During the winter months, our bodies remain consistently bundled up with multiple layers of clothing needed to stay warm. Our tendency to add extra pounds from not being as active physically and consuming heavier food and larger meals can cause us to wage a war with our bodies. Ask your self, "Am I eating out of loneliness, boredom, anxiety, exhaustion or overwhelm?" Is it possible for you during the holidays to get as much sweetness from your relationships rather than from foods high in sugar? The tendency to compare yourself with the illusion of air brushed perfect models in Christmas displays adds even more to the frustration. One aspect of creating health is to regain body acceptance which can be managed by maintaining a winter exercise routine. Integrate winter sports such as brisk outdoor walks, cross country skiing, snow shoeing, and skating into your weekly schedule. One of the many benefits of regular exercise is a healthy and resilient immune system which will help fight winter flus and colds. Keep in mind that exercise combined with sunshine and fresh air are great ways to revitalize your body and mind during the winter. By focusing on how good you will feel during and after your outdoor workouts will be the motivation to sty with your fitness regime.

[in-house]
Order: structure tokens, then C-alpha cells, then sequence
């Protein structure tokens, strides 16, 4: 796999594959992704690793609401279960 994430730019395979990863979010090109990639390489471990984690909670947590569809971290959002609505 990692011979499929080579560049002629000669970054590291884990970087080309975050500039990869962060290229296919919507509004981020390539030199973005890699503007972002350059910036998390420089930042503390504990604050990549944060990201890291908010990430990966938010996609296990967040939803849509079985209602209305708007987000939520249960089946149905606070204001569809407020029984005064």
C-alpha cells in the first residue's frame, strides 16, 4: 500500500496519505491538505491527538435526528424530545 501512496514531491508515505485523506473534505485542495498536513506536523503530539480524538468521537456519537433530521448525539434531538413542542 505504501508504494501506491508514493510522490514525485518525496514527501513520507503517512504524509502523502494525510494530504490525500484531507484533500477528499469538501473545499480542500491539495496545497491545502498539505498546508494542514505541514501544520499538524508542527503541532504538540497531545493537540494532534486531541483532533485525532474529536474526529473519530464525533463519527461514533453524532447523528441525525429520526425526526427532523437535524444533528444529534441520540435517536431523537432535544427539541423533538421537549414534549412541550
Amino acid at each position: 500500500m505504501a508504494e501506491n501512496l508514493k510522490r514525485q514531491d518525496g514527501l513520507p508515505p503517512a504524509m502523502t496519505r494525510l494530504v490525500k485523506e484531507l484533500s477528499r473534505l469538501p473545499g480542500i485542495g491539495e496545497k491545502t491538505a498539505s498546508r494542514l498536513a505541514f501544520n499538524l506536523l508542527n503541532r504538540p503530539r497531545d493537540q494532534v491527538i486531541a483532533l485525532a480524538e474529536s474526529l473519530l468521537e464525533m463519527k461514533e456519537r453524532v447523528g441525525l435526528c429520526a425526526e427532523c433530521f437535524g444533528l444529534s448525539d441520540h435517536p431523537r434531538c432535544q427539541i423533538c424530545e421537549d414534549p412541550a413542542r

Valentine's Day, situated in the middle of winter, exemplifies giving and receiving love. Unfortunately, how many of us live in a narrative experience of criticism and judgement. Many of the things that we have chosen to believe about ourselves have absolutely no basis in truth. Our negative belief systems create a blueprint for how we choose to live our lives and hold us back from being our best selves. "You are not good enough, or you should have done it better, or the need to please are often at the root of our problems." Oprah feels that "our only limitation is in our minds... keep envisioning what you can be and then have the guts to go for it." Good mental health begins with self-acceptance of the self, releasing other people's opinions and approval, and honouring our uniqueness. The literature indicates that a daily practice of self-acceptance will provide you with the energy needed to stay buoyant during the day. Sharon Salzberg defines loving-kindness as "a priceless treasure that has the power to make room for calmness, clarity of mind, understanding, and compassion." Begin your day with the courage to be authentic and stop making yourself wrong.